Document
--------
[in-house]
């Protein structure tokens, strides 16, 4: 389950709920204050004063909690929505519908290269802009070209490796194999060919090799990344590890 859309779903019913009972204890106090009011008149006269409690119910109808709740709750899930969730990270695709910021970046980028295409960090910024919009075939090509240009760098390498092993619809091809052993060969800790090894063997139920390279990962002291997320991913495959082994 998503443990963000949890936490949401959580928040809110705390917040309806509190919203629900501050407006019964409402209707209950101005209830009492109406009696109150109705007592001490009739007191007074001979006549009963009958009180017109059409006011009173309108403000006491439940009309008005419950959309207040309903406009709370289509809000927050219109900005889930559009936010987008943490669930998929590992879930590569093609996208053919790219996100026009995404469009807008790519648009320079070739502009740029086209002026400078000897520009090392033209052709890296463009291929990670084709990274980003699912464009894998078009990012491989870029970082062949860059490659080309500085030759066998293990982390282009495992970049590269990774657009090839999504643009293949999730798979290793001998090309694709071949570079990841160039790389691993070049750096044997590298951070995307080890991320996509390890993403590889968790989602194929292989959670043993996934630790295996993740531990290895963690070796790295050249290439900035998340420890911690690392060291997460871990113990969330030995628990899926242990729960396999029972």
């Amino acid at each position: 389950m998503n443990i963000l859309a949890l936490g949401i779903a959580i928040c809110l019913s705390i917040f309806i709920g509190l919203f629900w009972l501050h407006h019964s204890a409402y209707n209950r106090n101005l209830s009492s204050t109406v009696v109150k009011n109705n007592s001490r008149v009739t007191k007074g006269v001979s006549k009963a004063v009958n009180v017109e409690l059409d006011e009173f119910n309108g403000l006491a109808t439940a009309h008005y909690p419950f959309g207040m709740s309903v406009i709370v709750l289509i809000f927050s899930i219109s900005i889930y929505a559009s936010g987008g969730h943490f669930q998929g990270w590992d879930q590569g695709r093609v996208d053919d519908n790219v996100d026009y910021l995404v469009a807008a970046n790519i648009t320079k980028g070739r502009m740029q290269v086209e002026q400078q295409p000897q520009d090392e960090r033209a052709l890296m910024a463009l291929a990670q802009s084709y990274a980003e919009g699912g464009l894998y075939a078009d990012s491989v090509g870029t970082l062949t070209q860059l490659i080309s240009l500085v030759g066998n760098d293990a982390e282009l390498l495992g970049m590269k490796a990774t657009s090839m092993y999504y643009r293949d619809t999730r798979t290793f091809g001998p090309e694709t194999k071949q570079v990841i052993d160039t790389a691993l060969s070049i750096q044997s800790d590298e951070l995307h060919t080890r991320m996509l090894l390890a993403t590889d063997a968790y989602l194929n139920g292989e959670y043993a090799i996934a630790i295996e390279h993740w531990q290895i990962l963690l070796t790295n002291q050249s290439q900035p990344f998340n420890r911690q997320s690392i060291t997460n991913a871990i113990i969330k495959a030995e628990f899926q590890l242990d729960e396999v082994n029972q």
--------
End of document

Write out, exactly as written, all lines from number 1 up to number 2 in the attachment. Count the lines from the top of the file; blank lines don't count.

[in-house]
């Protein structure tokens, strides 16, 4: 389950709920204050004063909690929505519908290269802009070209490796194999060919090799990344590890 859309779903019913009972204890106090009011008149006269409690119910109808709740709750899930969730990270695709910021970046980028295409960090910024919009075939090509240009760098390498092993619809091809052993060969800790090894063997139920390279990962002291997320991913495959082994 998503443990963000949890936490949401959580928040809110705390917040309806509190919203629900501050407006019964409402209707209950101005209830009492109406009696109150109705007592001490009739007191007074001979006549009963009958009180017109059409006011009173309108403000006491439940009309008005419950959309207040309903406009709370289509809000927050219109900005889930559009936010987008943490669930998929590992879930590569093609996208053919790219996100026009995404469009807008790519648009320079070739502009740029086209002026400078000897520009090392033209052709890296463009291929990670084709990274980003699912464009894998078009990012491989870029970082062949860059490659080309500085030759066998293990982390282009495992970049590269990774657009090839999504643009293949999730798979290793001998090309694709071949570079990841160039790389691993070049750096044997590298951070995307080890991320996509390890993403590889968790989602194929292989959670043993996934630790295996993740531990290895963690070796790295050249290439900035998340420890911690690392060291997460871990113990969330030995628990899926242990729960396999029972």